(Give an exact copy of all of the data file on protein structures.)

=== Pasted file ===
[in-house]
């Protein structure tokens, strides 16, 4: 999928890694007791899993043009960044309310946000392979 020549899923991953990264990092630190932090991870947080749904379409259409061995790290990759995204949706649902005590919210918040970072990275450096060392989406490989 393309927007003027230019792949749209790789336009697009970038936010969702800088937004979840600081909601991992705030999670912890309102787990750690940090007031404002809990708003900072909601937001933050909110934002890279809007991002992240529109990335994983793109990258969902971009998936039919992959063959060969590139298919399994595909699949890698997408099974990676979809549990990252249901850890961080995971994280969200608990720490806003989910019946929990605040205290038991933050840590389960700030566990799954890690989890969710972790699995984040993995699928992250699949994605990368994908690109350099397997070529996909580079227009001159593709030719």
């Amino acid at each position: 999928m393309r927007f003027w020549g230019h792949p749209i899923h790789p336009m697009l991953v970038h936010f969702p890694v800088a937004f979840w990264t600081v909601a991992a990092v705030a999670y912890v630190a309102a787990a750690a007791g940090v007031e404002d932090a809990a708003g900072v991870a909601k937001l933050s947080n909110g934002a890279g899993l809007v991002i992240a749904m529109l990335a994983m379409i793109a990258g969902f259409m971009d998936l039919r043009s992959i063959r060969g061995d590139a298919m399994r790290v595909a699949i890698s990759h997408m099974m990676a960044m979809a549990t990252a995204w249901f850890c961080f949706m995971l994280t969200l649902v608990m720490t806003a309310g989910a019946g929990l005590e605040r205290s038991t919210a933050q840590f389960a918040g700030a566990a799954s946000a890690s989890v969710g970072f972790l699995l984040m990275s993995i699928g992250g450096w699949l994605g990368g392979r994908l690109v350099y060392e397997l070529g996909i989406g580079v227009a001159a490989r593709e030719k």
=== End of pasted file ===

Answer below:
[in-house]
């Protein structure tokens, strides 16, 4: 999928890694007791899993043009960044309310946000392979 020549899923991953990264990092630190932090991870947080749904379409259409061995790290990759995204949706649902005590919210918040970072990275450096060392989406490989 393309927007003027230019792949749209790789336009697009970038936010969702800088937004979840600081909601991992705030999670912890309102787990750690940090007031404002809990708003900072909601937001933050909110934002890279809007991002992240529109990335994983793109990258969902971009998936039919992959063959060969590139298919399994595909699949890698997408099974990676979809549990990252249901850890961080995971994280969200608990720490806003989910019946929990605040205290038991933050840590389960700030566990799954890690989890969710972790699995984040993995699928992250699949994605990368994908690109350099397997070529996909580079227009001159593709030719």
């Amino acid at each position: 999928m393309r927007f003027w020549g230019h792949p749209i899923h790789p336009m697009l991953v970038h936010f969702p890694v800088a937004f979840w990264t600081v909601a991992a990092v705030a999670y912890v630190a309102a787990a750690a007791g940090v007031e404002d932090a809990a708003g900072v991870a909601k937001l933050s947080n909110g934002a890279g899993l809007v991002i992240a749904m529109l990335a994983m379409i793109a990258g969902f259409m971009d998936l039919r043009s992959i063959r060969g061995d590139a298919m399994r790290v595909a699949i890698s990759h997408m099974m990676a960044m979809a549990t990252a995204w249901f850890c961080f949706m995971l994280t969200l649902v608990m720490t806003a309310g989910a019946g929990l005590e605040r205290s038991t919210a933050q840590f389960a918040g700030a566990a799954s946000a890690s989890v969710g970072f972790l699995l984040m990275s993995i699928g992250g450096w699949l994605g990368g392979r994908l690109v350099y060392e397997l070529g996909i989406g580079v227009a001159a490989r593709e030719k």